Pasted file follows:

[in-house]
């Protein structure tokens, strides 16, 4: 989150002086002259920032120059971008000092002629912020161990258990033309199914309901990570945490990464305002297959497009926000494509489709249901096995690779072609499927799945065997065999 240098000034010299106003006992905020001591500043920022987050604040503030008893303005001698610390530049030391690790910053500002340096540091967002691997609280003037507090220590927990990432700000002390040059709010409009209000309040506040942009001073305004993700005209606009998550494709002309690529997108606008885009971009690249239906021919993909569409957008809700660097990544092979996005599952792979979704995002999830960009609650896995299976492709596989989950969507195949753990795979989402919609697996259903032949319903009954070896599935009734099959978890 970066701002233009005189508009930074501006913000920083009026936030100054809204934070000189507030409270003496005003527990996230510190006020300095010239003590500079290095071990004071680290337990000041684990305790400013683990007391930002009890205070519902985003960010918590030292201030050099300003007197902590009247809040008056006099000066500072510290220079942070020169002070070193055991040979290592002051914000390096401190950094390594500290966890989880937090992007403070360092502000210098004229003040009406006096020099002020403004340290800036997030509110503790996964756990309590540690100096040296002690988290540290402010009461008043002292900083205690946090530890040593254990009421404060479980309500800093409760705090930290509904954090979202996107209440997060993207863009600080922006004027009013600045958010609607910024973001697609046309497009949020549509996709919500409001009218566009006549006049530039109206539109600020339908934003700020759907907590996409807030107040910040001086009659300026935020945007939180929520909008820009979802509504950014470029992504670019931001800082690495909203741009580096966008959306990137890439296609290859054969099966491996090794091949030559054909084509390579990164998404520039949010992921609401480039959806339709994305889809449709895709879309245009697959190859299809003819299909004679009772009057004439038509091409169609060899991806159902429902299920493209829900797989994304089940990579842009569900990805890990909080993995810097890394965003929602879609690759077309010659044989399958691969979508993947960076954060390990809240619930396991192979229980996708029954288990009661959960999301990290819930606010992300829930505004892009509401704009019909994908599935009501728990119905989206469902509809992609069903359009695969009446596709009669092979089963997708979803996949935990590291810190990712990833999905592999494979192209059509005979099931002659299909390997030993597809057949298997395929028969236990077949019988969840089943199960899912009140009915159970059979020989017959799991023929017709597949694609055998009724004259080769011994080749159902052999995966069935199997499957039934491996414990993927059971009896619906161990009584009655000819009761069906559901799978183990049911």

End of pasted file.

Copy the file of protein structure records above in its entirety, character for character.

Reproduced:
[in-house]
């Protein structure tokens, strides 16, 4: 989150002086002259920032120059971008000092002629912020161990258990033309199914309901990570945490990464305002297959497009926000494509489709249901096995690779072609499927799945065997065999 240098000034010299106003006992905020001591500043920022987050604040503030008893303005001698610390530049030391690790910053500002340096540091967002691997609280003037507090220590927990990432700000002390040059709010409009209000309040506040942009001073305004993700005209606009998550494709002309690529997108606008885009971009690249239906021919993909569409957008809700660097990544092979996005599952792979979704995002999830960009609650896995299976492709596989989950969507195949753990795979989402919609697996259903032949319903009954070896599935009734099959978890 970066701002233009005189508009930074501006913000920083009026936030100054809204934070000189507030409270003496005003527990996230510190006020300095010239003590500079290095071990004071680290337990000041684990305790400013683990007391930002009890205070519902985003960010918590030292201030050099300003007197902590009247809040008056006099000066500072510290220079942070020169002070070193055991040979290592002051914000390096401190950094390594500290966890989880937090992007403070360092502000210098004229003040009406006096020099002020403004340290800036997030509110503790996964756990309590540690100096040296002690988290540290402010009461008043002292900083205690946090530890040593254990009421404060479980309500800093409760705090930290509904954090979202996107209440997060993207863009600080922006004027009013600045958010609607910024973001697609046309497009949020549509996709919500409001009218566009006549006049530039109206539109600020339908934003700020759907907590996409807030107040910040001086009659300026935020945007939180929520909008820009979802509504950014470029992504670019931001800082690495909203741009580096966008959306990137890439296609290859054969099966491996090794091949030559054909084509390579990164998404520039949010992921609401480039959806339709994305889809449709895709879309245009697959190859299809003819299909004679009772009057004439038509091409169609060899991806159902429902299920493209829900797989994304089940990579842009569900990805890990909080993995810097890394965003929602879609690759077309010659044989399958691969979508993947960076954060390990809240619930396991192979229980996708029954288990009661959960999301990290819930606010992300829930505004892009509401704009019909994908599935009501728990119905989206469902509809992609069903359009695969009446596709009669092979089963997708979803996949935990590291810190990712990833999905592999494979192209059509005979099931002659299909390997030993597809057949298997395929028969236990077949019988969840089943199960899912009140009915159970059979020989017959799991023929017709597949694609055998009724004259080769011994080749159902052999995966069935199997499957039934491996414990993927059971009896619906161990009584009655000819009761069906559901799978183990049911």